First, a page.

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Child Caring

What's behind this preschooler's cruelty to step-mom's cat?

Barbara,
I need some guidance in handling my step son. Before he started going to school, he was the sweetest little boy, not a single problem from him. Since he started school at age 3 (Trauma during birth caused a bleed in his right brain. Suffers from seizures. Taking medicine for it. Physical therapy and speech therapy since he was a baby. Early school program.), he seems to have transitioned into being cruel to people and animals. My cat, for example, he finds it hilarious to pull his tail, or push down on his back until he has him pinned down. I even caught him choking the cat twice. He only bothers him when he sees him or knows where he is. He sometimes seeks him out under the bed and drags him out by his tail. Because of the no corporal punishment rule his mother gave me, all I have is verbal and time out. So each time I have caught him doing these things to the cat, I have explained to him what he has done wrong, told him those things aren't allowed and explained that what he does is hurting my cat, and put him in time out. When it's time to allow him to get up, I ask him to tell me again what he did wrong, and he usually does. Then I allow him to get up. I do 1 minute for every year he is old for time out.

He is also cruel to people, too. His teachers get bit on a daily basis. Children in his school get hit with toys, and if they won't give him a toy, he stomps on it until it is broke just to hear the other kids cry. With me at home, he throws toys at me, bites, kicks, punches, claws, pulls my hair, grabs my ankles to watch me fall. He's pulled his privates out and peed on me, spits on me. During bath time, he had a pitcher he uses to pour water on his head. With him only being Preschool age (4), and having a disability (his seizures) me or his father have to stay present during his baths. The few times I have sat in there with him, he's thrown pitchers full of water in my face and laughs when I start choking. To reiterate, I don't have the option of swatting his hand or butt. Just time outs and verbal. He doesn't do this to his mom or his dad. I've been around him since he was 2. His parents were separated for a while before that, and I don't think it has to do with me coming into the picture. He was fine before that. I just don't understand what it is. Or even if it's because his mother keeps telling him not to listen to me (He told me she said that, she denies it, but kids repeat what they hear, right?). I need help. Badly.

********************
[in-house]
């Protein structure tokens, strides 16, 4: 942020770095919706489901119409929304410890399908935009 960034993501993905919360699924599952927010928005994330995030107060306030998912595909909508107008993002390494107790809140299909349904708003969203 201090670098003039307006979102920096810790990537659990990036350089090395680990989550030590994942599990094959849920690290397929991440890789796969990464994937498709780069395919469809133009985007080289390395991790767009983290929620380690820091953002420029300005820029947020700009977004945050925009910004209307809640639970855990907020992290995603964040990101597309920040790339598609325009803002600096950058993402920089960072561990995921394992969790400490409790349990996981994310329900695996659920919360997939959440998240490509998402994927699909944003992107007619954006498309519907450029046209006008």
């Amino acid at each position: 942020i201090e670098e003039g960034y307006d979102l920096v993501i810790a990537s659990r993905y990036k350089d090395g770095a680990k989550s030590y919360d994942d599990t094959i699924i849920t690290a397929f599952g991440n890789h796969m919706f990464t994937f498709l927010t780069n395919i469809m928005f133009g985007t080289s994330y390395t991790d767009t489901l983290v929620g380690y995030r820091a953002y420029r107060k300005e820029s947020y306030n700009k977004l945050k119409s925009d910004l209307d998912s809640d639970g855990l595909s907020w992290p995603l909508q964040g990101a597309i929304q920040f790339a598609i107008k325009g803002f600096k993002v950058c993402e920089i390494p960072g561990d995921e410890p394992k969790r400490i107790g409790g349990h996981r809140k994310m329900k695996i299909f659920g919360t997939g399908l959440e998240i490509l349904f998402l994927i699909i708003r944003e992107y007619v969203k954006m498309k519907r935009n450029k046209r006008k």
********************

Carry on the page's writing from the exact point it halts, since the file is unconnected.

From: Jessica, Ashland, MA


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Dear Jessica,
To say this is a troubling story is an understatement.
The cruelty to the cat is in itself cause for worry; for years, researchers have identified a child's cruelty to animals as an early warning sign for future anti-social behavior. Other research shows that children who are cruel to animals typically have been abused themselves or been witness to abuse. Something to consider.
The behavior you describe in the classroom is no less serious. Biting teachers? On a daily basis? Stomping on toys and throwing them at classmates? I'm surprised the preschool hasn't dismissed him for disrupting the class and putting other kids in danger.
Although time-out often doesn't work for kids this young, what you're describing sounds like something more than a problem that needs behavioral tweaking. And for the record: The swat on the butt or hand that you wish you could give would not be helpful, either. It is time for the parents to revisit your step-son's original diagnosis with his pediatrician and/or a neuro-psych specialist. The earlier he receives all the intervention he needs, the better his potential outcome. In the meantime, if I were you? I'd be making this consult a contingency for my marriage. Seriously.